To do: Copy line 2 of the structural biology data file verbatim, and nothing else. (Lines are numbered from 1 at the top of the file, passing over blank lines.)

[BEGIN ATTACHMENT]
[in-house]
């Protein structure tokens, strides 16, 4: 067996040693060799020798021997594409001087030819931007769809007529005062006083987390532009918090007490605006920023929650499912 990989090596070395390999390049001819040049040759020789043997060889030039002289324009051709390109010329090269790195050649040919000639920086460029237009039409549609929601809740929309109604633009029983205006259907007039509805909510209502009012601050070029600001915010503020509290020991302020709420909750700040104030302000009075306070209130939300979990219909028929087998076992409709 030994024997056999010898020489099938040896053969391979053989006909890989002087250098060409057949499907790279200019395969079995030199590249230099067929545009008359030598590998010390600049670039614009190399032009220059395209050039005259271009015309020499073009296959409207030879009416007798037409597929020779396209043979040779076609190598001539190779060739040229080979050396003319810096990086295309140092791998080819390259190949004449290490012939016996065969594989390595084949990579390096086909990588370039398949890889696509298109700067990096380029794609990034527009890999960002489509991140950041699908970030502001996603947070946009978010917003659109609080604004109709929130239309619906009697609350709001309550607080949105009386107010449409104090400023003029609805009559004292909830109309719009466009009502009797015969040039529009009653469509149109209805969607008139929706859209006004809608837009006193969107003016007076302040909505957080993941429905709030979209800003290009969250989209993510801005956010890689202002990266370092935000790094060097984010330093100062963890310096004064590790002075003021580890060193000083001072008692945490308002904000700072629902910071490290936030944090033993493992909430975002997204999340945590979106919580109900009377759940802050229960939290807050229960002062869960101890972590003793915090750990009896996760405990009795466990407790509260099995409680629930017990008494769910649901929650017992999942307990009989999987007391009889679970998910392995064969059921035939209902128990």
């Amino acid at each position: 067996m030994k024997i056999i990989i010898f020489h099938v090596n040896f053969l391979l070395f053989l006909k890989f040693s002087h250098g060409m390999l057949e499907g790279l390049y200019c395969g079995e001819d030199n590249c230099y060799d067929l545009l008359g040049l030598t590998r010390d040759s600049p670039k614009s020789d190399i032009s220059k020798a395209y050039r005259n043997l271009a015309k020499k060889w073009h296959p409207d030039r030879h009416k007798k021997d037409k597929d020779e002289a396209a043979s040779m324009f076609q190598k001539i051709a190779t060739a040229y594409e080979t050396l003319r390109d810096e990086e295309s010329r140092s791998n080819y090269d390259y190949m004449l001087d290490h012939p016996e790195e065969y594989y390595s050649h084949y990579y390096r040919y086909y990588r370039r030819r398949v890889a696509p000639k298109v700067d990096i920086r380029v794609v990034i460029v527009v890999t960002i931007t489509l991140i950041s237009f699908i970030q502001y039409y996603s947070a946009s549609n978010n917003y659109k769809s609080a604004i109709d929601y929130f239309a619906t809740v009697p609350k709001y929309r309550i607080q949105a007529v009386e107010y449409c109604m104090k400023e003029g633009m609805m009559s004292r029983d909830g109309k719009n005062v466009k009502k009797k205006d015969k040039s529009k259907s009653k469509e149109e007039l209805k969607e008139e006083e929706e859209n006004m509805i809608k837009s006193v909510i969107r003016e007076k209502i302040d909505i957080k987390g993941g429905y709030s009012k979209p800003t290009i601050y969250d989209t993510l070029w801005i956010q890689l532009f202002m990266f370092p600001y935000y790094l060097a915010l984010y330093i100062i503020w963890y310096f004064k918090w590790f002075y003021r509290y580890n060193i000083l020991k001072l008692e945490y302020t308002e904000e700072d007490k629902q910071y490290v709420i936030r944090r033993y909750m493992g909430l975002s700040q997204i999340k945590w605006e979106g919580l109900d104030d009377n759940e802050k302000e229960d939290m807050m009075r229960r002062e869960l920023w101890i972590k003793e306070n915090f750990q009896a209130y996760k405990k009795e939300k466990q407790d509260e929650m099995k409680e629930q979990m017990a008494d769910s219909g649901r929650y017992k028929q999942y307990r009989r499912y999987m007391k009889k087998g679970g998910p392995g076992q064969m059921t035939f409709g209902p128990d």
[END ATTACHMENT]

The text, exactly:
């Protein structure tokens, strides 16, 4: 067996040693060799020798021997594409001087030819931007769809007529005062006083987390532009918090007490605006920023929650499912 990989090596070395390999390049001819040049040759020789043997060889030039002289324009051709390109010329090269790195050649040919000639920086460029237009039409549609929601809740929309109604633009029983205006259907007039509805909510209502009012601050070029600001915010503020509290020991302020709420909750700040104030302000009075306070209130939300979990219909028929087998076992409709 030994024997056999010898020489099938040896053969391979053989006909890989002087250098060409057949499907790279200019395969079995030199590249230099067929545009008359030598590998010390600049670039614009190399032009220059395209050039005259271009015309020499073009296959409207030879009416007798037409597929020779396209043979040779076609190598001539190779060739040229080979050396003319810096990086295309140092791998080819390259190949004449290490012939016996065969594989390595084949990579390096086909990588370039398949890889696509298109700067990096380029794609990034527009890999960002489509991140950041699908970030502001996603947070946009978010917003659109609080604004109709929130239309619906009697609350709001309550607080949105009386107010449409104090400023003029609805009559004292909830109309719009466009009502009797015969040039529009009653469509149109209805969607008139929706859209006004809608837009006193969107003016007076302040909505957080993941429905709030979209800003290009969250989209993510801005956010890689202002990266370092935000790094060097984010330093100062963890310096004064590790002075003021580890060193000083001072008692945490308002904000700072629902910071490290936030944090033993493992909430975002997204999340945590979106919580109900009377759940802050229960939290807050229960002062869960101890972590003793915090750990009896996760405990009795466990407790509260099995409680629930017990008494769910649901929650017992999942307990009989999987007391009889679970998910392995064969059921035939209902128990």